Type 1 Diabetes as a “Tracer” condition in Developing Countries. Beran, D.¹, Yudkin J.S.¹ and de Courten M.² ¹ International Insulin Foundation, International Health and Medical Education Centre, University College London, Holborn Union Building, Archway Campus,
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condition in Developing Countries
To assess the prevalence and patterns of care of type 1 diabetes in 2 sub-Saharan African countries (Mozambique and Zambia) and to relate prevalence, and estimates of life expectancy, to geographical factors and availability of insulin and monitoring equipment.
Rapid Assessment Protocol for Insulin Access (RAPIA)
The RAPIA provides information in the categories of:
Prevalence of type 1 diabetes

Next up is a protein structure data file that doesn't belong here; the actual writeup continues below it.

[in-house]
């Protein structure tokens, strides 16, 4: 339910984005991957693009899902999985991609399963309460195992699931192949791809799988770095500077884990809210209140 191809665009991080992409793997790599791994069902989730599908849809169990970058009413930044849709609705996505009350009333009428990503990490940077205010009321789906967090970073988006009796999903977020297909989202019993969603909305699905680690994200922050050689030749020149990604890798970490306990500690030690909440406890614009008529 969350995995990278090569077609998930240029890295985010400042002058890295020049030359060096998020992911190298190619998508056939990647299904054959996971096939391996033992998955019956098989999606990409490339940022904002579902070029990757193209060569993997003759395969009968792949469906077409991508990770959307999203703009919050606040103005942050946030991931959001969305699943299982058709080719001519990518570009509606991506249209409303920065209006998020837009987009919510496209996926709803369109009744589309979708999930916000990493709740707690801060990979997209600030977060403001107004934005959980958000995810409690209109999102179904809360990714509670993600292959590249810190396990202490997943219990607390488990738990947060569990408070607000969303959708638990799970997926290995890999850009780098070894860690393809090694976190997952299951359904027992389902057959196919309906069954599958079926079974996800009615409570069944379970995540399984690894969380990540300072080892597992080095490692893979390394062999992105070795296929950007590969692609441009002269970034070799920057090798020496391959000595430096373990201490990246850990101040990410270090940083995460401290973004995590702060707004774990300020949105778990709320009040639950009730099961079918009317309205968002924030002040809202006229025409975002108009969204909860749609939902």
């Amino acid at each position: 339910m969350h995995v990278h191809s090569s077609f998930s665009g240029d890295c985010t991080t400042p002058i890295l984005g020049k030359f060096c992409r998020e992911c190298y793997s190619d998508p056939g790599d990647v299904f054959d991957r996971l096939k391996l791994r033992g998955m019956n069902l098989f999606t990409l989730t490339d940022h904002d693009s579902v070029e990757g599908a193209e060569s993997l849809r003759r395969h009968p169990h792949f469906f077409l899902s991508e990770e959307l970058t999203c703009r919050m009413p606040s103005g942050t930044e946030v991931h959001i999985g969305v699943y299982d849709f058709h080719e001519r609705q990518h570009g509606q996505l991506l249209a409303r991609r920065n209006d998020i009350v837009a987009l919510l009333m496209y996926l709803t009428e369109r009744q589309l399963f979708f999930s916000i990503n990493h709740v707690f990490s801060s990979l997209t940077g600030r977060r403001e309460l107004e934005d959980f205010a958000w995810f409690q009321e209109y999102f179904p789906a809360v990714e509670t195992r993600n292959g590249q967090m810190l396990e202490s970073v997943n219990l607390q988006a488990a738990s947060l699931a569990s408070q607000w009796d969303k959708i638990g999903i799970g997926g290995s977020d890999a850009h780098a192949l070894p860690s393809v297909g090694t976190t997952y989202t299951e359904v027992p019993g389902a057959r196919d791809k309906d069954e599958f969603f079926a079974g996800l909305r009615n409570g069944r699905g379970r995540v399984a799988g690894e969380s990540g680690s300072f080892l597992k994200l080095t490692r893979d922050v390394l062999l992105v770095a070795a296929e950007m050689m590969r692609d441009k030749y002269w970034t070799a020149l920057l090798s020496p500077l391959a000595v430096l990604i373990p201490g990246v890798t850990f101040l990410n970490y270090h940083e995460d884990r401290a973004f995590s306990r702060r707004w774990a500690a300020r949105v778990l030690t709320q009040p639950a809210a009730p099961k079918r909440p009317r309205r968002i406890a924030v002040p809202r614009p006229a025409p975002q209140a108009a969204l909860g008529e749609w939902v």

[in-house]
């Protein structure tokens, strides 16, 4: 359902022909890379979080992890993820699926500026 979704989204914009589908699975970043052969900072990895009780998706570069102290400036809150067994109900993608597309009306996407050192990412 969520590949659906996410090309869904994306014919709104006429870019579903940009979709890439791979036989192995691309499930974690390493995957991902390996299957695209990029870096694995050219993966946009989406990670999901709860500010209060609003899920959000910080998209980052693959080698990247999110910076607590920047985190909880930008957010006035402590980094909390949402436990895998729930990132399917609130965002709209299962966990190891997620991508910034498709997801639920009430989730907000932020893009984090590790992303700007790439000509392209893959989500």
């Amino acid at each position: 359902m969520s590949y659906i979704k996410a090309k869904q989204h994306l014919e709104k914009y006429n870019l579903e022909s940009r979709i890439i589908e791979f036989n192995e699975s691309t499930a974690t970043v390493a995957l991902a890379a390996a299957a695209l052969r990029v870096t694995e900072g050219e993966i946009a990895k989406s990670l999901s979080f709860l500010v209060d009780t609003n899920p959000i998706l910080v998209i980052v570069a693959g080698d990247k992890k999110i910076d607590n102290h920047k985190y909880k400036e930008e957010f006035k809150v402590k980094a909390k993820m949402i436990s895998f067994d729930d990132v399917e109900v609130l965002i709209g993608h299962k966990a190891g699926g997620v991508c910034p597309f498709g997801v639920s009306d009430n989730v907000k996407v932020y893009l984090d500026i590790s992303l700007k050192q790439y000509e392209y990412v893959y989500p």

Insulin availability is irregular in rural areas - particularly in Mozambique.
Insulin very expensive when purchased privately
Testing for diagnosis and management rarely available
Type 1 diabetes outcomes are poor especially in rural areas.
There is evidence that:
The IIF is a UK registered charity which was formally established by leading academics and physicians in the field of diabetes. Its aims are to prolong the life and promote the health of people with diabetes in developing countries by improving the sustainable supply of insulin and education in its use.
Next steps: The results of the RAPIA have been presented to the Ministry of Health, Diabetes Association and other stakeholders in both Mozambique and Zambia where the IIF is about to start the implementation phase of its work in collaboration with the IDF Africa Region. The IIF will also be carrying out a similar assessment in Mali.
The Rapid Assessment Tool developed by the IIF was piloted in Mozambique, thanks to a grant from the World Diabetes Foundation.
Its implementation in Zambia, was made possible with the financial support of the World Health Organisation, the Diabetes Foundation and the Barnett & Sylvia Shine No 2 Charitable Trust (UK based Charities).